There appear to be no further citations of Blake in the Scots Magazine.88. The Scots continued publishing until the end of 1826. One article of some interest (as it mentions a few of Blake’s fellow engravers) is the anonymous “Account of a Society Formed for the Encouragement of the Art of Engraving” (72 [August 1810]: 590-92). But in December 1808, its readers were told that Cromek’s long-awaited work on Burns was now in print: “Reliques of Robert Burns: consisting chiefly of original Letters, Poems, and Critical Observations on Scottish Songs. Collected and published by R.H. Cromek. 8vo. 10s. 6d.”99. Anon., “New Works Published in Edinburgh,” Scots Magazine 70 (1808): 923. The identical notice (with a few changes in capitalization) appeared in the same column for January 1809 (71: 46). Long extracts from the Reliques of Burns followed in January 1809, and a laudatory review in March.10 10. Anon., “Cromek’s Reliques of Burns,” Scots Magazine 71 (1809): 30-33 and 198-203 (the title is taken from the table of contents for March). The appearance of these articles, coming so soon after the same journal’s review of The Grave, would have given Cromek quite a high profile among Scottish readers. No critic has noted that Cromek was probably of Scots descent (though born in England). Each of his five volumes was Scottish in some way, and his unusual surname is remarkably close to the Scottish Gaelic words “crom,” “cromack,” or “cromag,” which mean “anything twisted or bent, particularly fingers” (Blake would have enjoyed that!). “Cromack” is also a variant spelling of the Gaelic word “crummock,” meaning “a cow with twisted horns” (see the Scottish National Dictionary, 1952 edition, III: 251-52 and 267). Then, in August 1809, the same journal announced that “Mr Cromek is receiving subscriptions for an Historical Portrait of Mr Walter Scott, from the admired Picture by [Henry] Raeburn, which appeared at the last Exibition [sic] of Scottish paintings.”1111. Anon., “Scottish Literary Intelligence,” Scots Magazine, and Edinburgh Literary Miscellany 71 (1809): 605.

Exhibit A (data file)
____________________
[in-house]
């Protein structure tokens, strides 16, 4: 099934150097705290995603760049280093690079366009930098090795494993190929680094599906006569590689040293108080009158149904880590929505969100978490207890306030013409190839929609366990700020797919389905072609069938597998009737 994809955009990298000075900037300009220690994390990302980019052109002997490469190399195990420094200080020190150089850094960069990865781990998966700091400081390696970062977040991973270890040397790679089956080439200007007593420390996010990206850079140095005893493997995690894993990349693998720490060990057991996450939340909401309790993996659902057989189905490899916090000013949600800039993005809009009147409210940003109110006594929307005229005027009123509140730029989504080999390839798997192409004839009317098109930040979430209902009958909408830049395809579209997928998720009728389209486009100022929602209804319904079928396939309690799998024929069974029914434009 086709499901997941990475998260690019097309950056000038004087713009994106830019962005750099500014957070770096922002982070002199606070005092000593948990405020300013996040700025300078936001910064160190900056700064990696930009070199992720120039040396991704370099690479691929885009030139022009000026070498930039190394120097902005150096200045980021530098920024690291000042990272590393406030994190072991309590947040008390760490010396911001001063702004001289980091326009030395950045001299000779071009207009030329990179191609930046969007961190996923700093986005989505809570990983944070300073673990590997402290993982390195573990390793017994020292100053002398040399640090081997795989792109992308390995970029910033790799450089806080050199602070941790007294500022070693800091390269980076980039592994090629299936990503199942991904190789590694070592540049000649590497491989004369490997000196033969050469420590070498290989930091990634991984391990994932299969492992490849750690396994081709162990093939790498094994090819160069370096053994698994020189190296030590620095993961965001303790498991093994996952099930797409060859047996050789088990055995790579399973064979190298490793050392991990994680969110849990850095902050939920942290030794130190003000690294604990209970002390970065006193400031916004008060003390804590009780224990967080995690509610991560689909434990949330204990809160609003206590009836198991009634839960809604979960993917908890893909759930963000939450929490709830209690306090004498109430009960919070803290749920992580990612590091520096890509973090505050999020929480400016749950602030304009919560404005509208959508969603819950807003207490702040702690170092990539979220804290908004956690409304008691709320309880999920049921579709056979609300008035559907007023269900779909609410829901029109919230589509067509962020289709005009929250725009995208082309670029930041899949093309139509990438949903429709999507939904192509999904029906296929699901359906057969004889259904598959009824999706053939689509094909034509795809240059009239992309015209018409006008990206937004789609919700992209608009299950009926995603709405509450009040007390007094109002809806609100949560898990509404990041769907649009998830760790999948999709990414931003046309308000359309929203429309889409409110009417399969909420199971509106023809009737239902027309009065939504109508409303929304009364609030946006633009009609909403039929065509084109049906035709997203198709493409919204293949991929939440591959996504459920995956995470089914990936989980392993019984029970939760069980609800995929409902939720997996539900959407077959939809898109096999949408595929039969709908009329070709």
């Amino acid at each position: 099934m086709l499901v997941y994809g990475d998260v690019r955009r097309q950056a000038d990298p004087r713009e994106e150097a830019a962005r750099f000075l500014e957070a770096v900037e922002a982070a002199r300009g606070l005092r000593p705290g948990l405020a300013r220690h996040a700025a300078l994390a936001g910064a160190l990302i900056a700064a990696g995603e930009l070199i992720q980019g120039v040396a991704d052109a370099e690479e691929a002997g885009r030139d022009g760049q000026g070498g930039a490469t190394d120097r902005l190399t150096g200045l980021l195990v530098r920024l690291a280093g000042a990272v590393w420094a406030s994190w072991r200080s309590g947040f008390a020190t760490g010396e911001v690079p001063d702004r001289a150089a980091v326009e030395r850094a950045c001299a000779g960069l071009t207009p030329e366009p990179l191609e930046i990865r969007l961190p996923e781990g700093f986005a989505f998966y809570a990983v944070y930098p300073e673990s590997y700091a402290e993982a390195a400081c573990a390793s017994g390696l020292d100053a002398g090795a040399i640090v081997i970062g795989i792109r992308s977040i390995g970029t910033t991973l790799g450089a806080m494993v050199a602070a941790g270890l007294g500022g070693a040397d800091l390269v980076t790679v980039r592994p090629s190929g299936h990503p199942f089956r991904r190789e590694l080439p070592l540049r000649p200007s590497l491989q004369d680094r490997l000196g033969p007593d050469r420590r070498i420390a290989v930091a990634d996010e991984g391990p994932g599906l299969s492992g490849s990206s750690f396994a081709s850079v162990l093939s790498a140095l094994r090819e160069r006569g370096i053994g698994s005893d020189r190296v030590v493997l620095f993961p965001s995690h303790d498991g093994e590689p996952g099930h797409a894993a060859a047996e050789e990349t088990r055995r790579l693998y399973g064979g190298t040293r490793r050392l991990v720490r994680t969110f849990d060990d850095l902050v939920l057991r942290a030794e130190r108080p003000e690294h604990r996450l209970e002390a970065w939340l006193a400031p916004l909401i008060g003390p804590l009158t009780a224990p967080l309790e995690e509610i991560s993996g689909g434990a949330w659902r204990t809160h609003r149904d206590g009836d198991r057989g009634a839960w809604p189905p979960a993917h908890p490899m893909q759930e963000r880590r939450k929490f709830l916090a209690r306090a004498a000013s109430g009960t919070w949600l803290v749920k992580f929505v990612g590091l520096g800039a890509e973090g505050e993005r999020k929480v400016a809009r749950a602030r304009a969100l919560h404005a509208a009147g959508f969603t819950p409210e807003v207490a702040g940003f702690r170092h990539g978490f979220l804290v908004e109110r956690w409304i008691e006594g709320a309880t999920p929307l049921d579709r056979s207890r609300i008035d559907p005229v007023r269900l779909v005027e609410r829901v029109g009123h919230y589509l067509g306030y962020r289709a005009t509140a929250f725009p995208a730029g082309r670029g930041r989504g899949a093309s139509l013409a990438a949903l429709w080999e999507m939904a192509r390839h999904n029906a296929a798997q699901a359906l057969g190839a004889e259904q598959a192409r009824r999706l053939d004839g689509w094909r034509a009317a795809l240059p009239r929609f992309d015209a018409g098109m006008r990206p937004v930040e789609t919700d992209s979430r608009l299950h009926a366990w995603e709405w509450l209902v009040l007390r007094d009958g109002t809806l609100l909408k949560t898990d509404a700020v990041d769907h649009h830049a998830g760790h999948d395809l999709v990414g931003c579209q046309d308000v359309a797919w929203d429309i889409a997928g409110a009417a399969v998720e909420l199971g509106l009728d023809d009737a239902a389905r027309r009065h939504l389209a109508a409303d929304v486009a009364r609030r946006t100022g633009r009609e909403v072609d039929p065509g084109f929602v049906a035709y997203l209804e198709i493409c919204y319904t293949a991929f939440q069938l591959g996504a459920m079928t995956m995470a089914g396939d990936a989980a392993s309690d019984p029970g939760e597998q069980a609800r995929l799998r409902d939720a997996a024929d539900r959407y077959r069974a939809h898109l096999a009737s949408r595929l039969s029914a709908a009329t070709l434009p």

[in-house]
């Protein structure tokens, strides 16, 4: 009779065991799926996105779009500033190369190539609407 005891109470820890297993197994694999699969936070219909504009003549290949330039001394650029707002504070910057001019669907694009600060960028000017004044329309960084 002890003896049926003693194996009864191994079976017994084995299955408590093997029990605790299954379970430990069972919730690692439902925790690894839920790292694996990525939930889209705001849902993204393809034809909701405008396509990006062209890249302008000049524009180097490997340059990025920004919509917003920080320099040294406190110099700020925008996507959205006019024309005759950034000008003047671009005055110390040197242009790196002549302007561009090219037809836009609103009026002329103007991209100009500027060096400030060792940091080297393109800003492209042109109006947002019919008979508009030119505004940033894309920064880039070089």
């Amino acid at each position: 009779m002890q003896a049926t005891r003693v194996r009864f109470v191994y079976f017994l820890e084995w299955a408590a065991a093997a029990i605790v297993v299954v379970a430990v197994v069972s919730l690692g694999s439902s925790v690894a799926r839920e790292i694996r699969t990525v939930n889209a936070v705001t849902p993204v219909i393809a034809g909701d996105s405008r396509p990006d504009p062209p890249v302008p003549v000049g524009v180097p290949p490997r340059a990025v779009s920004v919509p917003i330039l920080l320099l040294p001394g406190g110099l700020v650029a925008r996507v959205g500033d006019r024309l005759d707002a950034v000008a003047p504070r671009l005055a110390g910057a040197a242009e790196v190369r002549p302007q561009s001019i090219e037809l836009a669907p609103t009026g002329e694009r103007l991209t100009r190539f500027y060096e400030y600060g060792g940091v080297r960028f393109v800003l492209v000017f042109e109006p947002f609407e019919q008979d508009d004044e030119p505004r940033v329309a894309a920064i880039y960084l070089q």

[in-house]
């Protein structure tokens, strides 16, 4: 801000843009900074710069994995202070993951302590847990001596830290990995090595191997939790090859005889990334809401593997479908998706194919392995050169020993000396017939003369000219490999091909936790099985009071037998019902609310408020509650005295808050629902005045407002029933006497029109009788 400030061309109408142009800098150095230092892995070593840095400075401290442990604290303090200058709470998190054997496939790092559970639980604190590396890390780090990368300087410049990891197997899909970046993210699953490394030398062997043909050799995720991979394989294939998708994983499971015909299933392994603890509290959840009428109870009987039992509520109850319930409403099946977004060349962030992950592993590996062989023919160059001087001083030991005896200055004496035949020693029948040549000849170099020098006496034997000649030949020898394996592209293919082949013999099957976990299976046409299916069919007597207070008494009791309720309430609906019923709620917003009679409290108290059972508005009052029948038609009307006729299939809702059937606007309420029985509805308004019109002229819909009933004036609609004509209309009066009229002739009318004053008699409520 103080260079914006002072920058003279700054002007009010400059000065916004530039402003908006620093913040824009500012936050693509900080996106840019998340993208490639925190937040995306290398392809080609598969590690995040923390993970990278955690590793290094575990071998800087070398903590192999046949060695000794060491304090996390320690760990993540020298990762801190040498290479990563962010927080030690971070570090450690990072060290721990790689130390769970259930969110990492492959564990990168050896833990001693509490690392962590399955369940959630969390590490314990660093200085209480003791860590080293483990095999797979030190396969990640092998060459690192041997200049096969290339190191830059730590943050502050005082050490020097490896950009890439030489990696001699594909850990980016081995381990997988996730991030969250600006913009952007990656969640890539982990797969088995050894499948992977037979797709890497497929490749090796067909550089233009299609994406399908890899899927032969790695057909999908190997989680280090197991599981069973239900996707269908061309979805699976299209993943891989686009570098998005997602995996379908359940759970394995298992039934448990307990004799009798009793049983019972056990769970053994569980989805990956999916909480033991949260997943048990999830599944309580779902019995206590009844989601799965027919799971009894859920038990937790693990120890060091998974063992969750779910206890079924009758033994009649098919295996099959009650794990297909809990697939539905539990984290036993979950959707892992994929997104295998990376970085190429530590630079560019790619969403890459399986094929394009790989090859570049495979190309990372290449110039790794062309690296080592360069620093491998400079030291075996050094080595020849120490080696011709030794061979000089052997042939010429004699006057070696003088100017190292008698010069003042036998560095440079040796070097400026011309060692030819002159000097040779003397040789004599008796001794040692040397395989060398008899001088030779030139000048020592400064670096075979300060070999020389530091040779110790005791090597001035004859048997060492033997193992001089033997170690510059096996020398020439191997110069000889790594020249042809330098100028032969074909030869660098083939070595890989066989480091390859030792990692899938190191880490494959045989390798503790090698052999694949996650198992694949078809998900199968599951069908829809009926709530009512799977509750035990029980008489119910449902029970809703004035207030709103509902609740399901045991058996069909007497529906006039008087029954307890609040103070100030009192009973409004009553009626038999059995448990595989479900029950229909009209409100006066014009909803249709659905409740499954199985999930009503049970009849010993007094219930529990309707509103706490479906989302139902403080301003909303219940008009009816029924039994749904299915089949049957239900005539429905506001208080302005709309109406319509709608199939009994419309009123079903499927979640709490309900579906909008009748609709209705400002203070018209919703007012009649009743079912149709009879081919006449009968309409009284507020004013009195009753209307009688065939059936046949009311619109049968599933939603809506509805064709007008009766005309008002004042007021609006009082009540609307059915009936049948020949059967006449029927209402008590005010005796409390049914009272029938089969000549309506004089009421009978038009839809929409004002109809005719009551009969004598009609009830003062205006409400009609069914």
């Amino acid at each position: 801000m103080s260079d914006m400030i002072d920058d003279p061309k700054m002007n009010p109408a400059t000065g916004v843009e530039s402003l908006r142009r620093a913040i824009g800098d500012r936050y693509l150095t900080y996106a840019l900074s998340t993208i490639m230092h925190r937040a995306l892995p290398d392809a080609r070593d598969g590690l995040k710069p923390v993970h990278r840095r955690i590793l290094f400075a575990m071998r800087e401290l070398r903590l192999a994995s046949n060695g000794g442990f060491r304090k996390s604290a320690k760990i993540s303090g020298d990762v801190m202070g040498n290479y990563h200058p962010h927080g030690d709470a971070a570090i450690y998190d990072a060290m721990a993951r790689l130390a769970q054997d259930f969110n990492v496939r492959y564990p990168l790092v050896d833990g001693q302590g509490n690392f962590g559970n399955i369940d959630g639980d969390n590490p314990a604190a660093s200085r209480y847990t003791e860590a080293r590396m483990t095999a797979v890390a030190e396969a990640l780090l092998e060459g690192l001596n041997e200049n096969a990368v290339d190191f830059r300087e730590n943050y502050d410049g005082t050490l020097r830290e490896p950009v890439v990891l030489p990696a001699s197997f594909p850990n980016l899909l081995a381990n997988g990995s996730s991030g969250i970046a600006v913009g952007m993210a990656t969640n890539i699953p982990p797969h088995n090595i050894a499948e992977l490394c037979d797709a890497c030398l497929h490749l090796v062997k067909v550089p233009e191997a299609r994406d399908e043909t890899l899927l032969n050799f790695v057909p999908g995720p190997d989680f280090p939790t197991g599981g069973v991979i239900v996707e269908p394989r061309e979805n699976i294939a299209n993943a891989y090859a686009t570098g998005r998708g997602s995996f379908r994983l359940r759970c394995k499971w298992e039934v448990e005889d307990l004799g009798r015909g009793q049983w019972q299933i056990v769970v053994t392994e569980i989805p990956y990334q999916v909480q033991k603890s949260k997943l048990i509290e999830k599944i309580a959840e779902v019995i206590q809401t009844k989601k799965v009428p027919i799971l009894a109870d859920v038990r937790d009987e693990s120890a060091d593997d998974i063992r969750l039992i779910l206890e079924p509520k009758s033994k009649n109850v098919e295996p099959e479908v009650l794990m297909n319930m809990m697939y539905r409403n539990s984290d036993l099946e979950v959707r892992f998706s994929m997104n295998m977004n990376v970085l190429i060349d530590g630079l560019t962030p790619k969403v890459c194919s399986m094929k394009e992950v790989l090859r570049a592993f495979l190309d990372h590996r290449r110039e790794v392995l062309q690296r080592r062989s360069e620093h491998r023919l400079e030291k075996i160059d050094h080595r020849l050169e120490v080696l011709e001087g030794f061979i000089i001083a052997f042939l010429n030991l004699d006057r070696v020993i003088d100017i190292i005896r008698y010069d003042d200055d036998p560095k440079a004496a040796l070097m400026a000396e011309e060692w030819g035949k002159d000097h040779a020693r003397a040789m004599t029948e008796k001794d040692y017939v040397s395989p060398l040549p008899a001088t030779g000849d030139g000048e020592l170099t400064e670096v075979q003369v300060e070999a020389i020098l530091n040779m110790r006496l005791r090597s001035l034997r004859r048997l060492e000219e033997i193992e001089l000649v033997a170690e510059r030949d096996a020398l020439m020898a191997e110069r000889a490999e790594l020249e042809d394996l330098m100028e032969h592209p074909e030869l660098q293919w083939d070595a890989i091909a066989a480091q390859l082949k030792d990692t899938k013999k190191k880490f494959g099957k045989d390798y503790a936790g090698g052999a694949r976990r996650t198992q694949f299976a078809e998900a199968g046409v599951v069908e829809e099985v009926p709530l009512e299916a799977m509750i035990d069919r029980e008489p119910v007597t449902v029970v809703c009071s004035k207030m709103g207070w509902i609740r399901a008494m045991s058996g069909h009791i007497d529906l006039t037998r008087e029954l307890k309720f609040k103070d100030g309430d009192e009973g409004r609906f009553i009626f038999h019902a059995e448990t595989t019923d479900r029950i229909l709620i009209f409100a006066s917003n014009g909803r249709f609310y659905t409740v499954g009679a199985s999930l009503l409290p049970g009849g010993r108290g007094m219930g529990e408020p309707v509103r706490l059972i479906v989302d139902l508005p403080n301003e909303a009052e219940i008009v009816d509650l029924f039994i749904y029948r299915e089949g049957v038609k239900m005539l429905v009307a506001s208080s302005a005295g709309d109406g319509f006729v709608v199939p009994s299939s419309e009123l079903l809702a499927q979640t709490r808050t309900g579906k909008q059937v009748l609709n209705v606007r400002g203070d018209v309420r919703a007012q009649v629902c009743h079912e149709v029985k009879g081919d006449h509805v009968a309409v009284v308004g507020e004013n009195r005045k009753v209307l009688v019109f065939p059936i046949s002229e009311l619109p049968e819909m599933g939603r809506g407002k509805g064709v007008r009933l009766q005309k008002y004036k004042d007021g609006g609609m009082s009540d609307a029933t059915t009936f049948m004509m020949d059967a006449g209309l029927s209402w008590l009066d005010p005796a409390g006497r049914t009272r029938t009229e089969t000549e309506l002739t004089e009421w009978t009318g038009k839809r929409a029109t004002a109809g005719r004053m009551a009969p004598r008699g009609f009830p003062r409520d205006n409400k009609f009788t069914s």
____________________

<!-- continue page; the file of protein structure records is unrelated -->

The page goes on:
Around 1810, Cromek’s reputation in Scottish circles began to wane. Perhaps this was due in part to Walter Scott’s influence, for Scott told one publisher that “Cromek is a perfect Brain-sucker living upon the labours of others.”1212. Letter to John Murray, 3 Dec. 1810, The Letters of Sir Walter Scott, ed. H. J. C. Grierson, 12 vols. (London: Constable, 1932-37) II: 409-10 (409). Cromek’s two-volume Select Scotish Songs, published in 1810, received neither review nor notice of any kind in the Scots Magazine. When his final book, Remains of Nithsdale and Galloway Song, came out in 1811, a polite but lukewarm review commended Cromek’s “copious” notes and “good deal of valuable information” on the subjects of “witchcraft” and “fairies.”1313. Anon., “Remains of Nithsdale and Galloway Song . . . by R.W. [sic] Cromek, F.A.S. Ed., Editor of the Reliques of Robert Burns,” Scots Magazine 73 (June 1811): 441-47 (444, 445). “F.A.S. Ed.” identifies Cromek as a fellow of Edinburgh’s Antiquarian Society. The Nithsdale volume has some relevance to Blake, because many of its supposed folk songs were in fact by Allan Cunningham, who later wrote the well-known chapter on Blake in his Lives of the Most Eminent British Painters. The imposture was detected by James Hogg, but Hogg was unable to find a publisher for his review on the subject; Hogg’s review, alas, has never been traced, although he says he kept the manuscript until at least 1832 (see his “Memoir of the Author’s Life” and “Familiar Anecdotes of Sir Walter Scott,” ed. Douglas Mack [Edinburgh: Scottish Academic P, 1972] 73). Cromek’s death in 1812 passed unnoticed in the Scots Magazine.